Alfred P. Sloan Foundation

In 2009, the Foundation published Alfred P. Sloan Foundation: A Grantmaking History as part of its 75th anniversary. The book contains a summary of the Foundation's grantmaking since its founding in 1934.
Download the text version.

The Alfred P. Sloan Foundation believes that a carefully reasoned and systematic understanding of the forces of nature and society, when applied inventively and wisely, can lead to a better world for all.  The Foundation makes grants to support original research and broad-based education related to science, technology, and economic performance; and to improve the quality of American life.  Though founded in 1934 by Alfred P. Sloan Jr., then-President and CEO of General Motors, the Foundation is an independent entity and has no formal relationship with the General Motors Corporation.

The Foundation is unique in its focus on science, technology, and economic institutions. It believes the scholars and practitioners who work in these fields are chief drivers of the nation’s health and prosperity. In each grant program, the Foundation seeks proposals for original projects led by outstanding individuals or teams.  

The Alfred P. Sloan Foundation is interested in projects that it expects will result in a strong benefit to society, and for which funding from the private sector, the government, or other foundations is not widely available.  

The following initiatives are among those funded by the Alfred P. Sloan Foundation: 

  • The Sloan Research Fellowships - This program seeks to recognize the achievements of outstanding young scholars in science, mathematics, economics and computer science. Past recipients of Sloan Research Fellowships have gone on to win 39 Nobel prizes, 16 Fields Medals (mathematics), and 13 John Bates Clark Medals (economics).
  • The Sloan Digital Sky Survey - The Foundation has provided core support for the Sloan Digital Sky Survey, which uses a specialized telescope in New Mexico to perform research to improve understanding of the evolution of the universe. The telescope is also used to further analyze the quantitative basis for dark energy.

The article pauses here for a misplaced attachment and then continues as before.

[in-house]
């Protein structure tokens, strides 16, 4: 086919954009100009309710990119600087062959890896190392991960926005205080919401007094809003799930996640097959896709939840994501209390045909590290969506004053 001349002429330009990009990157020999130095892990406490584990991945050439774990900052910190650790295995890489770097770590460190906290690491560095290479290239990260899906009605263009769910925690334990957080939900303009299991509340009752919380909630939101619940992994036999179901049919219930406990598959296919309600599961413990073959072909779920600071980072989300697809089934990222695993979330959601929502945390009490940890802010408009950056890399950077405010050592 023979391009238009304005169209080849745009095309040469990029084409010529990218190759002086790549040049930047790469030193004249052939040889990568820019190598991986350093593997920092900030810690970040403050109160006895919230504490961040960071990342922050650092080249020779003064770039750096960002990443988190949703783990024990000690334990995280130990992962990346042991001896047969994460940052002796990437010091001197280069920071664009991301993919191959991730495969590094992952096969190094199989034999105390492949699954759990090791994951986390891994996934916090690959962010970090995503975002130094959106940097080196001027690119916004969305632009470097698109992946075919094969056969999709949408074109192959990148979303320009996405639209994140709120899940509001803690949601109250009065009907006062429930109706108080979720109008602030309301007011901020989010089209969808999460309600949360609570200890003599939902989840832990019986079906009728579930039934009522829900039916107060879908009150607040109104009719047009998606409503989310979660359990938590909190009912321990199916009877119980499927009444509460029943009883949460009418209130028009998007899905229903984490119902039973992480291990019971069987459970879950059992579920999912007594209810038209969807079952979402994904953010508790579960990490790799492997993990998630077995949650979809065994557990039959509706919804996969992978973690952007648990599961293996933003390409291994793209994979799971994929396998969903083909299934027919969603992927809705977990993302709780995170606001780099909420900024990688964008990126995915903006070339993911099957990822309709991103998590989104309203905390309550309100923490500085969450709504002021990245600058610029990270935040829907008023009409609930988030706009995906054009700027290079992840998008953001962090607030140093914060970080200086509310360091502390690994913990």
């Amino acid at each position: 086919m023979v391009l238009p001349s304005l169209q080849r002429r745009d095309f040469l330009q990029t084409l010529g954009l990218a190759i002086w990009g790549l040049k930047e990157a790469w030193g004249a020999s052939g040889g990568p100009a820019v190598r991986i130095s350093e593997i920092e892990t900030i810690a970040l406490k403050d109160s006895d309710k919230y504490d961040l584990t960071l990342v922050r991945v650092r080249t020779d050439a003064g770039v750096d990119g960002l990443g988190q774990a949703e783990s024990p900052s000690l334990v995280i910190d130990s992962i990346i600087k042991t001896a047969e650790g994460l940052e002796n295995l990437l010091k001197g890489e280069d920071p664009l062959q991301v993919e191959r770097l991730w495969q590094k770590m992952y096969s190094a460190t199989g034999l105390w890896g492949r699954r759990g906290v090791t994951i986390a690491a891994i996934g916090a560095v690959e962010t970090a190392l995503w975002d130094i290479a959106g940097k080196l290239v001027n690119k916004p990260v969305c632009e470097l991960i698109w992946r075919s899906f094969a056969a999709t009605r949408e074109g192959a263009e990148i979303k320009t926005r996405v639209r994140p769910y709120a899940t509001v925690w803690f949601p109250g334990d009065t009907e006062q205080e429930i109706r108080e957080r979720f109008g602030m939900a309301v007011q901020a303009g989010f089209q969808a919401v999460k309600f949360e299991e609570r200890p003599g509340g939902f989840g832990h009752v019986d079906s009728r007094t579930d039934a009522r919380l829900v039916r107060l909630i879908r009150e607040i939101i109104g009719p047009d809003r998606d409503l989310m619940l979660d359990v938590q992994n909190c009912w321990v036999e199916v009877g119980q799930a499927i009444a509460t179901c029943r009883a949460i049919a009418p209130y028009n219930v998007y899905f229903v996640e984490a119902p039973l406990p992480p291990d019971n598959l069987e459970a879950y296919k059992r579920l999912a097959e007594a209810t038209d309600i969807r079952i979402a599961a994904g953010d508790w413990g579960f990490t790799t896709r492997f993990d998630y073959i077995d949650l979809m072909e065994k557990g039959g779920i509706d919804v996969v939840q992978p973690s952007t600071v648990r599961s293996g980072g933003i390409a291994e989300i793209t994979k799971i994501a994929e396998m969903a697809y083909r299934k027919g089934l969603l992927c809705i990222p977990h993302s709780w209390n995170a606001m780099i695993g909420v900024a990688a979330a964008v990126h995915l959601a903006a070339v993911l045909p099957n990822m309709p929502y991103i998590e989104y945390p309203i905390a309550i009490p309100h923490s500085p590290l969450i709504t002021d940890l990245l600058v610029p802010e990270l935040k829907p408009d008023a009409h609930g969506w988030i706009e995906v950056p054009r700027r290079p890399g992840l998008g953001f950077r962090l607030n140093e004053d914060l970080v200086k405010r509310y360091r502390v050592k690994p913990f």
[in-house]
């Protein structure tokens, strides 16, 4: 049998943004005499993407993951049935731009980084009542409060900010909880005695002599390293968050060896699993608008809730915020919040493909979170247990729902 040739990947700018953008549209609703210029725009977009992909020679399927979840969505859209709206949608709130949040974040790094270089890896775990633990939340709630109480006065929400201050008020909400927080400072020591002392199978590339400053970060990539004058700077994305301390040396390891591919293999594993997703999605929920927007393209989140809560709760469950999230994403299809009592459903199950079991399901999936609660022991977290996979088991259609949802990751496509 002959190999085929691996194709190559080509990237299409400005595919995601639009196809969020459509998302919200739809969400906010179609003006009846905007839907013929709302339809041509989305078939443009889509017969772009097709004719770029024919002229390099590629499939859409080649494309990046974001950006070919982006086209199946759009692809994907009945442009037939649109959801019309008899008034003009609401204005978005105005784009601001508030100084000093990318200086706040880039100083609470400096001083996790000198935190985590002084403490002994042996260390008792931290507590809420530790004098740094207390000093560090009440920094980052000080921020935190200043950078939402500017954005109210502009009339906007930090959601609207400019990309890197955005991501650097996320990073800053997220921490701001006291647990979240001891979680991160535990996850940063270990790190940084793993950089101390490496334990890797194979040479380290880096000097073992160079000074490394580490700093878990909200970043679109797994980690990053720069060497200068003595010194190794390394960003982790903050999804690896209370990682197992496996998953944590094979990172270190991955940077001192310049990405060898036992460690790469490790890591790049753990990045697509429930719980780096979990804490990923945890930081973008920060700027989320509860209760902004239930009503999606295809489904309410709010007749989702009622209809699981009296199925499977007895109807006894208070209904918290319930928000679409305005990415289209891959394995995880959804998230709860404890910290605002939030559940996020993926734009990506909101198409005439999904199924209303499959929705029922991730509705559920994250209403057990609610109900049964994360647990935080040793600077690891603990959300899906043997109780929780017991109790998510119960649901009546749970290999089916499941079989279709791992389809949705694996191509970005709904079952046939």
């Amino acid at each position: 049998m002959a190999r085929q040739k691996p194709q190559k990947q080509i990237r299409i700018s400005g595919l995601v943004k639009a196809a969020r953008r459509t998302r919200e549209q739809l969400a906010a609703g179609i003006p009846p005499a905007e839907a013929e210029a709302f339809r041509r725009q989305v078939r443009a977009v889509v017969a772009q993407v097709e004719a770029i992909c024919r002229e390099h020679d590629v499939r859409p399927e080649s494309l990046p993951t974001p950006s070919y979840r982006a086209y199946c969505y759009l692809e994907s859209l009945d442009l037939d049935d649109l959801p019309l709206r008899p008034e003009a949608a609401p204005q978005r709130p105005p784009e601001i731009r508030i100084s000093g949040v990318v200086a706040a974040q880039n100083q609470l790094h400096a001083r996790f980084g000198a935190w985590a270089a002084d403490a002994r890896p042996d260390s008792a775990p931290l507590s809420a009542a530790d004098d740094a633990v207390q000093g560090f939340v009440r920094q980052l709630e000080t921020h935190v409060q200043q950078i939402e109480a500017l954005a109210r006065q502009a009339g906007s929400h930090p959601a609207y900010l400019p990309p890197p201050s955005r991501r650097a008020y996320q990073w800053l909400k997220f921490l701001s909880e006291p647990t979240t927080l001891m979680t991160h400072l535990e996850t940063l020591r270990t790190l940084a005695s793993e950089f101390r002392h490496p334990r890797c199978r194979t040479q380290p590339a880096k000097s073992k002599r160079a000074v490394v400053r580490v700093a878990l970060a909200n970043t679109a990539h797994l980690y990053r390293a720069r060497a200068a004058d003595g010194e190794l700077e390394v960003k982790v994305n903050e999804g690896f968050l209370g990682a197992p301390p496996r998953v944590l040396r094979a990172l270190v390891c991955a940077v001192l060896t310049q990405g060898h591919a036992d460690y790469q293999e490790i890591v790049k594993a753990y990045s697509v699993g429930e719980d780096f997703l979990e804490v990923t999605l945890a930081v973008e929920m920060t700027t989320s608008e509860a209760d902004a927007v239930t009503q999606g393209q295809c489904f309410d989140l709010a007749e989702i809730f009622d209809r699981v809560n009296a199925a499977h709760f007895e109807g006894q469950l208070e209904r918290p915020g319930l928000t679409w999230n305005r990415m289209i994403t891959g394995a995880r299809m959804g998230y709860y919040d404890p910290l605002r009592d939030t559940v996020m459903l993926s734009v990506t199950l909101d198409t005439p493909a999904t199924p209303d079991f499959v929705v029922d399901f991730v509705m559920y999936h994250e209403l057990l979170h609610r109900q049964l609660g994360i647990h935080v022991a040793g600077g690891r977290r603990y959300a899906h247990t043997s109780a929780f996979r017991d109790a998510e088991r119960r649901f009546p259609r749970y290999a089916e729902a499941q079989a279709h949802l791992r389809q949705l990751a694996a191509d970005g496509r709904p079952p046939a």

• The Encyclopedia of Life – A joint effort with the MacArthur Foundation, this program endeavors to build a reliable online encyclopedia with a Web page for every known species on earth.
  • Public Understanding of Science, Technology, & EconomicsThis program seeks to bridge the two cultures—the humanities and the sciences—through support of books, radio, film, television, theatre, and new media to reach a wide, non-specialized audience. The program has supported books such as Eric Kandel’s The Age of Insight, and Richard Rhodes’s The Making of the Atomic Bomb.The nationwide theatre program has supported works such as David Auburn’s Proof, and Anna Ziegler’s Photograph 51, about Rosalind Franklin. In film, the Public Understanding program created a film development pipeline of multiple program partners through which Sloan is able to nurture and develop individual projects with different grants until they are successfully launched—in 2013 both Andrew Bujalski’sComputer Chess and Rob Meyer’s A Birder’s Guide to Everything premiered at festivals. The Foundation also has a robust radio and television program which supports original high quality programming across the country, and includes support of Radiolab and Science Friday, and supports television programs such as PBS’sThe American Experience. Other support goes to innovative efforts such as the World Science Festival.
  • STEM Higher Education - The Foundation has long supported students interested in careers in science, technology, engineering and mathematics (STEM). Grants in this program aim to increase the quality and diversity of higher education in STEM fields.
  • Working Longer - Americans are working later in life, delaying retirement for a variety of reasons. While some continue working by choice, others need to remain in the workforce for financial reasons. Regardless of their motivation, the result is that people in the United States are working beyond what conventionally is thought of as retirement age. While most studies related to this issue have focused on how individually based factors such as health status, pension plans, and financial incentives influence the decision to retire, relatively little is known about employment patterns, obstacles to employment, or the ensuing economic impact.
  • Sloan Awards for Excellence in Teaching Science and Mathematics - This program identifies the best New York City high school science and mathematics teachers, recognizes their achievements with seven awards per year, and develops a Web site to disseminate their teaching materials and techniques around the country.
  • Digital Information Technology – This program seeks to better our understanding of the relationship between technology, information, and society, primarily through research on and the development of digital information technology for the conduct of scholarly research and to enhance and facilitate public engagement with knowledge through such organizations as Wikipedia and the Digital Public Library of America. Grantmaking in this program focuses on issues related to data and computational research, scholarly communication, and universal access to knowledge
  • Economic Institutions, Behavior and Performance - This program supports research on the structure, behavior, and performance of the U.S. economy with the goal of providing objective and nonpartisan insights that can inform and strengthen critical decisions facing leaders, policymakers, and the public.  Grantmaking focuses on behavioral economics and household finance, the economic analysis of science, empirical economic research enablers, and the economic implications of the 2008 financial crisis and subsequent global recession.